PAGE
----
Coconut flour is a good source of dietary fiber. It contains 7% coconut oil and 58% total dietary fiber. It is made from fresh coconut meat. Unheated, Certified Organic from Philippines, Comes in vacuum sealed 1 lb bags


Cold Pressed from Philippines Extra Virgin, Certified Organic
Awarded "Best Organic Virgin Coconut Oil"
no preservatives, no transfat, First pressing only


Unheated Evaporated nectar from the flower stem of coconut palms. The taking of this nectar does not interfere with the coconut crop or hurt the tree so it is very sustainable. Very low glycemic index. Rich in minerals.  Keep cool 

COCONUT SUGAR (more info)

Made from the sap or nectar from the coconut palm tree flower similar to the way maple sugar is produced, coconut sugar or palm sugar, has a unique creamy, caramel sweetness.  One of the lowest glycemic index sweeteners on the market, Coconut palm sugar is highly nutritious and ecologically beneficial with a great taste.Coconut sugar is rated low glycemic at 35 compared to honey at 55. Certified Organic.  Heated but we still think it is one of best sweetners.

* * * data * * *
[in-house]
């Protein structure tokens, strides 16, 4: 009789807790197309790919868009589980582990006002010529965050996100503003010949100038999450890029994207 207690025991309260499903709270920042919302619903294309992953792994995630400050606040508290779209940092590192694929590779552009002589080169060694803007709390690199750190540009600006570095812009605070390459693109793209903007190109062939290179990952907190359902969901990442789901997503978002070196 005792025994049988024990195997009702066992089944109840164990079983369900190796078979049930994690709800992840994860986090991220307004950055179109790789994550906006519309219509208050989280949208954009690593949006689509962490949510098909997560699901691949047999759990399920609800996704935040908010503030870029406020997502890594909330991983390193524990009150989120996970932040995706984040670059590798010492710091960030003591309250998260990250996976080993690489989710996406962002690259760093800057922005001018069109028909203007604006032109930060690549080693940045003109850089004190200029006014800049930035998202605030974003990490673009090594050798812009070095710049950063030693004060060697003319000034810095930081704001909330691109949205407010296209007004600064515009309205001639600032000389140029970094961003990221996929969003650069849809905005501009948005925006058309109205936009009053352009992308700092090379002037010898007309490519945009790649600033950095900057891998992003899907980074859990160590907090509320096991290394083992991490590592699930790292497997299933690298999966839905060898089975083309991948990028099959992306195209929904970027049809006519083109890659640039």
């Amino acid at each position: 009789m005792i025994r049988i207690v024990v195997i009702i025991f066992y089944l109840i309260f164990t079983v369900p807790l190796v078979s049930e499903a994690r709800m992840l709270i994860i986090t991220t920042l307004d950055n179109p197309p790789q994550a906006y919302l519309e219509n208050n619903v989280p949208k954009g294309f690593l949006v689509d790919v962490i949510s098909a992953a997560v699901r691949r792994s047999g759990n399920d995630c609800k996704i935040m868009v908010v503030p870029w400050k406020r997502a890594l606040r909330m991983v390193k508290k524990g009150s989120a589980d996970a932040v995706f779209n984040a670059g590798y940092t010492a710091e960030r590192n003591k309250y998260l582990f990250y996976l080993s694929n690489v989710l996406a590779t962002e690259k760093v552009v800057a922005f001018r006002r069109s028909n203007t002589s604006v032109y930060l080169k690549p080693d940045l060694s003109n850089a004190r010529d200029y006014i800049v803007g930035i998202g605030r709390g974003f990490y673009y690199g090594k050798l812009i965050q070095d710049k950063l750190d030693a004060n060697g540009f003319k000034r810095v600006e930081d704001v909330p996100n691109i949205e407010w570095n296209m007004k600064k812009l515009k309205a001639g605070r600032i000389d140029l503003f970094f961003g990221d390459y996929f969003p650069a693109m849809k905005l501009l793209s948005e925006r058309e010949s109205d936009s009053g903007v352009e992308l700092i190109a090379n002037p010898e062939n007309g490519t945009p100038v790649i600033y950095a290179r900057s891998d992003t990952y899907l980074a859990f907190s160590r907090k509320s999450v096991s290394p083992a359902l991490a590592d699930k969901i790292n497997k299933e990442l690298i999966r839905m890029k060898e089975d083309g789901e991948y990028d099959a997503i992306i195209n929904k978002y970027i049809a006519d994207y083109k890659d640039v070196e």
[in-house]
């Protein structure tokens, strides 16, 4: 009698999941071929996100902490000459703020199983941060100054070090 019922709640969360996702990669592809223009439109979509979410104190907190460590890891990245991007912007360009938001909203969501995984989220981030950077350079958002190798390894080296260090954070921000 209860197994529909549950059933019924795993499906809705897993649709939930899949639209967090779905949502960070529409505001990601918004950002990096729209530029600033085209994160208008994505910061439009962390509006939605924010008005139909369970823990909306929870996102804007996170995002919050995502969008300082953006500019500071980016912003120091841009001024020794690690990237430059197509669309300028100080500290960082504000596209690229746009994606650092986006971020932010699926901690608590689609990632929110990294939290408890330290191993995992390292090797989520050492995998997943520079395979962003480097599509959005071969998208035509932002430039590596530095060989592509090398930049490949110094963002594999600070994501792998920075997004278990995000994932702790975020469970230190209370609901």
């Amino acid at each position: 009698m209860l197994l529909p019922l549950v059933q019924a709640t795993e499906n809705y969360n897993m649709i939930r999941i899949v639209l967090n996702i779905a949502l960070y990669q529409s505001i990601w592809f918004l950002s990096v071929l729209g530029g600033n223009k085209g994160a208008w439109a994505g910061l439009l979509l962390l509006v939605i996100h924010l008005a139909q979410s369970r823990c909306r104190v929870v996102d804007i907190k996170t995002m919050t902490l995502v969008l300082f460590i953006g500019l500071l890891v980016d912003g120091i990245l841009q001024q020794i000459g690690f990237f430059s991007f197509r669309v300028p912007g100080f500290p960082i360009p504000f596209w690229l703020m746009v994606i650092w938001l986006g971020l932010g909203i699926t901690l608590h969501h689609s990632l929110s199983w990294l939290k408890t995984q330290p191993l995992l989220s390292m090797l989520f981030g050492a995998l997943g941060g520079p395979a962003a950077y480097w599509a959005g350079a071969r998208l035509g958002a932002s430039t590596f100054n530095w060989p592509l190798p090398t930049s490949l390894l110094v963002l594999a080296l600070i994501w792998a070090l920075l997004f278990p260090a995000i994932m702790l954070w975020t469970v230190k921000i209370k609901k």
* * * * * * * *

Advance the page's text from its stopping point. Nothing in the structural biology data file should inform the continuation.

All about Irish Moss

I gratefully acknowledge the authors of the book Sweet Gratitude (Matthew Rogers and Tiziana Alipo) for the following information on Irish Moss.
Irish moss (Chrondrus crispus) is a type of seaweed that is purple to green when fresh; when cured and dried it turns to a yellow-brown transparent colour. Other common names for Irish moss are pearl moss, carrageen, red seaweed, or chondrus. This algae appears at low tide on all the shores of the Atlantic and comes from a genus of about fifteen species of marine algae. These plants, ranging in size from 3-12 inches, are collected wild, growing on rocks and stones in pools and shallow saltwater, and may be harvested by boat using a rake and by hand from the submerged rocks. It is found along the shorelines of Canada, New England, Europe, and the Caribbean.